I know that the the Conjugate Gradient iteration fails when $0\in \mathcal {W}(A^{H})$, which means there's a complex vector $x+iy$ such that $(x+iy)^{T}A^{H}(x+iy)=0$. I wonder how to derive a real initial vector such that the Conjugate Gradient iteration fails if $A$ and $b$ are real based on this complex vector? The thing is that I don't know where I can use the condition $b$ is real.


1 Answer 1


Your statement is not correct, I believe.

The equivalent condition for the real case is that the iteration will fail if there is a vector $x\in{\mathbb R}^n$ so that $x^T A x = 0$, which is equivalent to saying "the iteration will fail if the matrix $A$ has a zero eigenvalue". Or, equivalently "the iteration will fail if the matrix $A$ has a null space".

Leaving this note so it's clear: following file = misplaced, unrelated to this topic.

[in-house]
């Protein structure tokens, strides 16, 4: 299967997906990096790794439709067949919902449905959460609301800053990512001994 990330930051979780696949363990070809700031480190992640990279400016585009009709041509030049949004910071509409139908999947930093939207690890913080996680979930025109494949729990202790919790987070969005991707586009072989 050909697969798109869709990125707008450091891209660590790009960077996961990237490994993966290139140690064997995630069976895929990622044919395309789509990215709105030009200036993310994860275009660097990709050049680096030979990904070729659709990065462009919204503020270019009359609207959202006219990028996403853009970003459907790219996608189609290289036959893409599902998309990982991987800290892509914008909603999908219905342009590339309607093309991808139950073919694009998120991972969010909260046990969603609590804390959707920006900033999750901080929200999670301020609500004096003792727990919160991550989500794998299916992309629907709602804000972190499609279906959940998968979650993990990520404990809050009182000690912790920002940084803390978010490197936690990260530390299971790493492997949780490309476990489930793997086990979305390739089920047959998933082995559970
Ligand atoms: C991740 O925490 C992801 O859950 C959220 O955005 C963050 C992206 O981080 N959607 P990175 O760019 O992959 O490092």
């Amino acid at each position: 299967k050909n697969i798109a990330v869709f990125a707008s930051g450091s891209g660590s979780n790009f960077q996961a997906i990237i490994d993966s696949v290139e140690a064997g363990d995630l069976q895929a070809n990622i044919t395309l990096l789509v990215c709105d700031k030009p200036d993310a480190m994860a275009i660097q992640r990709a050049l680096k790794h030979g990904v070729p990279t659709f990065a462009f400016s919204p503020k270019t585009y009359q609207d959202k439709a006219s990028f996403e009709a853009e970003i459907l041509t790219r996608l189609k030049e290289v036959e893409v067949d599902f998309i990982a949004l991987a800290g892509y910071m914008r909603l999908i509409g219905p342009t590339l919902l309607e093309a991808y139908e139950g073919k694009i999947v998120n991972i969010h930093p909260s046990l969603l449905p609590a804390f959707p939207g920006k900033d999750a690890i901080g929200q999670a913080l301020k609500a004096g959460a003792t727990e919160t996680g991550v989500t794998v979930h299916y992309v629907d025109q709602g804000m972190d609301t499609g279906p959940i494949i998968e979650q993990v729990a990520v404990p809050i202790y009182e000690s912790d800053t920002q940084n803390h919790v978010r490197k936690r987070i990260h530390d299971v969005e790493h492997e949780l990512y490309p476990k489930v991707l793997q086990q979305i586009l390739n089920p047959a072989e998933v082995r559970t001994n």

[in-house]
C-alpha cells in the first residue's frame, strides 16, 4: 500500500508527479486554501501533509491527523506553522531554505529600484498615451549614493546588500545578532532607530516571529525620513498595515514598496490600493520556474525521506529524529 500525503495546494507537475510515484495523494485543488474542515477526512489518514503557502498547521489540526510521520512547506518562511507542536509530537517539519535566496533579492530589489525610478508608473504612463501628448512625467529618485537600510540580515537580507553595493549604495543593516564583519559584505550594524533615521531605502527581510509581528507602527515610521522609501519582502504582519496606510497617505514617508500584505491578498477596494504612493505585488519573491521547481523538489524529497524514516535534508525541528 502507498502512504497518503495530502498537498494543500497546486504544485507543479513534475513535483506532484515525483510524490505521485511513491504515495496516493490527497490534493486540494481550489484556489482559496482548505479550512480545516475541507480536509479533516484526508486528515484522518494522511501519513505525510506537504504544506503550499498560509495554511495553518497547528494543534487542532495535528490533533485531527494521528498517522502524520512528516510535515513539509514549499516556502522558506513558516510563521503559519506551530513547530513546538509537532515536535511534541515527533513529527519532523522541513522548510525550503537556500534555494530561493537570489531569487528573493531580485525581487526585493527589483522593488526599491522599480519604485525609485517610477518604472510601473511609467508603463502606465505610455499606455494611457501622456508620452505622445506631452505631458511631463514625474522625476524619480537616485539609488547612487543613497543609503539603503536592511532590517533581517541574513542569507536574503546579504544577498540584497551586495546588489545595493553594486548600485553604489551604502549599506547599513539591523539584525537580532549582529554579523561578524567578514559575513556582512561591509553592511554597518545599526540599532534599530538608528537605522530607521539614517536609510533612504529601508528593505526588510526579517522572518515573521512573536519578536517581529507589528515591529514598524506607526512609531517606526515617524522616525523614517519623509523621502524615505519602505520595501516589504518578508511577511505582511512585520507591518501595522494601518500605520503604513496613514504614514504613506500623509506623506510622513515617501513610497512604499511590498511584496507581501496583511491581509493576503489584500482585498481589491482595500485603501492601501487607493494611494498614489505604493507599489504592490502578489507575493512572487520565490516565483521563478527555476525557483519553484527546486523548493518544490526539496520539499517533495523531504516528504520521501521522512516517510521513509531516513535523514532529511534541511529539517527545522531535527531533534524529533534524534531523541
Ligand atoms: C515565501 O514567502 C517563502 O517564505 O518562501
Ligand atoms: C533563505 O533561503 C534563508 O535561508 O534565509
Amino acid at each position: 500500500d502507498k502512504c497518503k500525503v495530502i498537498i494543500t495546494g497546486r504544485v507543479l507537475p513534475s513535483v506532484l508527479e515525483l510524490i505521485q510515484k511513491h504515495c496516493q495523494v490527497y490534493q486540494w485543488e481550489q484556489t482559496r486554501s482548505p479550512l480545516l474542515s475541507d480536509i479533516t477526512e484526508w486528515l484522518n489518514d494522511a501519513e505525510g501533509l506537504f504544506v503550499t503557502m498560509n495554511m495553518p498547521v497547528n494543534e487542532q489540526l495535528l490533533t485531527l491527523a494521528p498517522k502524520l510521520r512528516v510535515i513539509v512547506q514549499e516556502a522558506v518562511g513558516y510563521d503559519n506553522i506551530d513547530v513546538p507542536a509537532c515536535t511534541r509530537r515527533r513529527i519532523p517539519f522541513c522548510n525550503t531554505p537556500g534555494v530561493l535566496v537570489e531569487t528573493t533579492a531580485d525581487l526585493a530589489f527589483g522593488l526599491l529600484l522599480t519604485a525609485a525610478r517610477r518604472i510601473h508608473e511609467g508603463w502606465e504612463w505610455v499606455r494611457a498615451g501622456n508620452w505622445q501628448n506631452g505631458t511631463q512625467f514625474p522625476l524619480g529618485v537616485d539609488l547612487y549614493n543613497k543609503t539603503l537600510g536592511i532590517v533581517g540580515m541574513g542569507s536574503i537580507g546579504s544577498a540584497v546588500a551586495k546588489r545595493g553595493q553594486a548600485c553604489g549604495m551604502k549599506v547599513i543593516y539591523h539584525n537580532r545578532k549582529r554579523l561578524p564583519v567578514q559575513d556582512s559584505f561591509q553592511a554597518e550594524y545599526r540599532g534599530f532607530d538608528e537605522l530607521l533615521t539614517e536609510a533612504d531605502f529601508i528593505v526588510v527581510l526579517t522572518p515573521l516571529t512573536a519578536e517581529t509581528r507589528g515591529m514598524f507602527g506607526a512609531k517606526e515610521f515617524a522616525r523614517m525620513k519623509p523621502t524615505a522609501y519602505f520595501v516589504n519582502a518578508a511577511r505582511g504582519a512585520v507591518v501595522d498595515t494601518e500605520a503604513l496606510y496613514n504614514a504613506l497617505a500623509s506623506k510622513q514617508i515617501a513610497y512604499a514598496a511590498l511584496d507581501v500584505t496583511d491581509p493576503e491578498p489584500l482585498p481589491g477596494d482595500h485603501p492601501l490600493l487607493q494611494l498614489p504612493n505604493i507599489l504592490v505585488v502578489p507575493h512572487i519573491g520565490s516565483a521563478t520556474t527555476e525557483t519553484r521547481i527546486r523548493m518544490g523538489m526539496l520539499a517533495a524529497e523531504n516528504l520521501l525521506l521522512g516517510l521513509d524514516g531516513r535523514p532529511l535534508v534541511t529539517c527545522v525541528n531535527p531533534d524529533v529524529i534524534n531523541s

But that's not actually true (neither necessary nor sufficient) in practice:

  • If the matrix has a null space but the initial residual does not have a component in the null space, then the iteration will give you a solution of the linear system $Ax=b$. This problem does not have a unique solution if $A$ has a null space, but you then simply get that solution that is perpendicular to the null space -- which happens to also be the least-squares solution of the underdetermined problem (or what you would get with the pseudo-inverse, $x=A^\dagger b$).
  • If the matrix has negative eigenvalues, then the CG method will also fail if you run it for enough iterations. But you might get lucky for the first few iterations.

In other words, the situation is substantially more complicated than your simple statement about the null space.


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